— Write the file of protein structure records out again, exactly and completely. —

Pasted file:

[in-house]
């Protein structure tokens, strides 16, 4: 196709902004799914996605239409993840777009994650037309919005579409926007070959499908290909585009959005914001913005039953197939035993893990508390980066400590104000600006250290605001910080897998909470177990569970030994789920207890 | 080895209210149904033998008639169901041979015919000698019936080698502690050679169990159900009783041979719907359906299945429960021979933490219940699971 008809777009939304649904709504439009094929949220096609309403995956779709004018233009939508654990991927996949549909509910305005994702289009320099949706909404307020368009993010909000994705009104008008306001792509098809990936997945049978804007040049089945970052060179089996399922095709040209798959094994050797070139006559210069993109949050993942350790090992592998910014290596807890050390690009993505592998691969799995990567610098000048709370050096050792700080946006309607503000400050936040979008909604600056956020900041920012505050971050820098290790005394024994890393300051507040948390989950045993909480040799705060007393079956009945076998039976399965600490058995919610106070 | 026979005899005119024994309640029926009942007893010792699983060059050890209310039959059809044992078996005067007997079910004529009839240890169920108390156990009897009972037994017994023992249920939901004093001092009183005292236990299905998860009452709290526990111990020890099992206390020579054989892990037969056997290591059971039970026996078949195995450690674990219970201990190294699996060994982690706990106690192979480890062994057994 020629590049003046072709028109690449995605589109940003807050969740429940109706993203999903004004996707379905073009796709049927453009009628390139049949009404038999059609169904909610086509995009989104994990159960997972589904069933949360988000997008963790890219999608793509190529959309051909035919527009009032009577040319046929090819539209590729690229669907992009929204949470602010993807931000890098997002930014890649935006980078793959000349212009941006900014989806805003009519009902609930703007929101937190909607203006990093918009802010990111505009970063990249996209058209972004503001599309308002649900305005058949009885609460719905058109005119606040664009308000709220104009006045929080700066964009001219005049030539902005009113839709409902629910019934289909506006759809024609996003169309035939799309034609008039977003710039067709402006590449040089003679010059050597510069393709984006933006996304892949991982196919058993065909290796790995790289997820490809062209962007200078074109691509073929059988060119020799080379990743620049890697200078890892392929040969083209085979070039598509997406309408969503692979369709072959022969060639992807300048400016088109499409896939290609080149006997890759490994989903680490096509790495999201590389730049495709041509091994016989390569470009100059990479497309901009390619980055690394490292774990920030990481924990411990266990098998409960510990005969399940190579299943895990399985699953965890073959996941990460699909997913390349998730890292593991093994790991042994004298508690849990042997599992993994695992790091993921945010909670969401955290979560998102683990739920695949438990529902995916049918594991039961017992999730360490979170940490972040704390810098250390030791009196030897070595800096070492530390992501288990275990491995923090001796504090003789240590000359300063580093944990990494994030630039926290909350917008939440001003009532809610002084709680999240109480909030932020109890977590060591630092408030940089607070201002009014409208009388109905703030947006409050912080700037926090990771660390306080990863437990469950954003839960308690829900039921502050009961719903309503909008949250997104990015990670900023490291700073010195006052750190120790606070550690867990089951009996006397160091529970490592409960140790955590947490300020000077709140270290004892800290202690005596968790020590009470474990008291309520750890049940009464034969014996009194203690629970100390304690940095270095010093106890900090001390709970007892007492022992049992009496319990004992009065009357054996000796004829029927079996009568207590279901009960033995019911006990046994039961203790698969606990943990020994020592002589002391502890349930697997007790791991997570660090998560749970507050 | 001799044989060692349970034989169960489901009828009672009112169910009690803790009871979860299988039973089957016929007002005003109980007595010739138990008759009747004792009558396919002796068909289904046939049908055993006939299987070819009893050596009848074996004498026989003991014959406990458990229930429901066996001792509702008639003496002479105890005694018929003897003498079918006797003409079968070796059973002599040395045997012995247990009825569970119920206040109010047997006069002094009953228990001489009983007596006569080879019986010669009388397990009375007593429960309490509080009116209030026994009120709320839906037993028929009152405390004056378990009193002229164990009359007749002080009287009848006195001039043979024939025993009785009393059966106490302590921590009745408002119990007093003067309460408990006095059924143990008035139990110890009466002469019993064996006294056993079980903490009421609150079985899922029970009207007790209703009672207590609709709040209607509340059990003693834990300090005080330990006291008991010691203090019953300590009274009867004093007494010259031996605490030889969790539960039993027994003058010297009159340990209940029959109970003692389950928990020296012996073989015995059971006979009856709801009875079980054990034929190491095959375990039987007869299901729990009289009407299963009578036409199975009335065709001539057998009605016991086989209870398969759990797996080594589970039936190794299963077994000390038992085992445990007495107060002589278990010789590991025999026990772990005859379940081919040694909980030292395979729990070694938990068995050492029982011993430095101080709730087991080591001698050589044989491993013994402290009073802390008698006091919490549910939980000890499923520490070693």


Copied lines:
[in-house]
């Protein structure tokens, strides 16, 4: 196709902004799914996605239409993840777009994650037309919005579409926007070959499908290909585009959005914001913005039953197939035993893990508390980066400590104000600006250290605001910080897998909470177990569970030994789920207890 | 080895209210149904033998008639169901041979015919000698019936080698502690050679169990159900009783041979719907359906299945429960021979933490219940699971 008809777009939304649904709504439009094929949220096609309403995956779709004018233009939508654990991927996949549909509910305005994702289009320099949706909404307020368009993010909000994705009104008008306001792509098809990936997945049978804007040049089945970052060179089996399922095709040209798959094994050797070139006559210069993109949050993942350790090992592998910014290596807890050390690009993505592998691969799995990567610098000048709370050096050792700080946006309607503000400050936040979008909604600056956020900041920012505050971050820098290790005394024994890393300051507040948390989950045993909480040799705060007393079956009945076998039976399965600490058995919610106070 | 026979005899005119024994309640029926009942007893010792699983060059050890209310039959059809044992078996005067007997079910004529009839240890169920108390156990009897009972037994017994023992249920939901004093001092009183005292236990299905998860009452709290526990111990020890099992206390020579054989892990037969056997290591059971039970026996078949195995450690674990219970201990190294699996060994982690706990106690192979480890062994057994 020629590049003046072709028109690449995605589109940003807050969740429940109706993203999903004004996707379905073009796709049927453009009628390139049949009404038999059609169904909610086509995009989104994990159960997972589904069933949360988000997008963790890219999608793509190529959309051909035919527009009032009577040319046929090819539209590729690229669907992009929204949470602010993807931000890098997002930014890649935006980078793959000349212009941006900014989806805003009519009902609930703007929101937190909607203006990093918009802010990111505009970063990249996209058209972004503001599309308002649900305005058949009885609460719905058109005119606040664009308000709220104009006045929080700066964009001219005049030539902005009113839709409902629910019934289909506006759809024609996003169309035939799309034609008039977003710039067709402006590449040089003679010059050597510069393709984006933006996304892949991982196919058993065909290796790995790289997820490809062209962007200078074109691509073929059988060119020799080379990743620049890697200078890892392929040969083209085979070039598509997406309408969503692979369709072959022969060639992807300048400016088109499409896939290609080149006997890759490994989903680490096509790495999201590389730049495709041509091994016989390569470009100059990479497309901009390619980055690394490292774990920030990481924990411990266990098998409960510990005969399940190579299943895990399985699953965890073959996941990460699909997913390349998730890292593991093994790991042994004298508690849990042997599992993994695992790091993921945010909670969401955290979560998102683990739920695949438990529902995916049918594991039961017992999730360490979170940490972040704390810098250390030791009196030897070595800096070492530390992501288990275990491995923090001796504090003789240590000359300063580093944990990494994030630039926290909350917008939440001003009532809610002084709680999240109480909030932020109890977590060591630092408030940089607070201002009014409208009388109905703030947006409050912080700037926090990771660390306080990863437990469950954003839960308690829900039921502050009961719903309503909008949250997104990015990670900023490291700073010195006052750190120790606070550690867990089951009996006397160091529970490592409960140790955590947490300020000077709140270290004892800290202690005596968790020590009470474990008291309520750890049940009464034969014996009194203690629970100390304690940095270095010093106890900090001390709970007892007492022992049992009496319990004992009065009357054996000796004829029927079996009568207590279901009960033995019911006990046994039961203790698969606990943990020994020592002589002391502890349930697997007790791991997570660090998560749970507050 | 001799044989060692349970034989169960489901009828009672009112169910009690803790009871979860299988039973089957016929007002005003109980007595010739138990008759009747004792009558396919002796068909289904046939049908055993006939299987070819009893050596009848074996004498026989003991014959406990458990229930429901066996001792509702008639003496002479105890005694018929003897003498079918006797003409079968070796059973002599040395045997012995247990009825569970119920206040109010047997006069002094009953228990001489009983007596006569080879019986010669009388397990009375007593429960309490509080009116209030026994009120709320839906037993028929009152405390004056378990009193002229164990009359007749002080009287009848006195001039043979024939025993009785009393059966106490302590921590009745408002119990007093003067309460408990006095059924143990008035139990110890009466002469019993064996006294056993079980903490009421609150079985899922029970009207007790209703009672207590609709709040209607509340059990003693834990300090005080330990006291008991010691203090019953300590009274009867004093007494010259031996605490030889969790539960039993027994003058010297009159340990209940029959109970003692389950928990020296012996073989015995059971006979009856709801009875079980054990034929190491095959375990039987007869299901729990009289009407299963009578036409199975009335065709001539057998009605016991086989209870398969759990797996080594589970039936190794299963077994000390038992085992445990007495107060002589278990010789590991025999026990772990005859379940081919040694909980030292395979729990070694938990068995050492029982011993430095101080709730087991080591001698050589044989491993013994402290009073802390008698006091919490549910939980000890499923520490070693």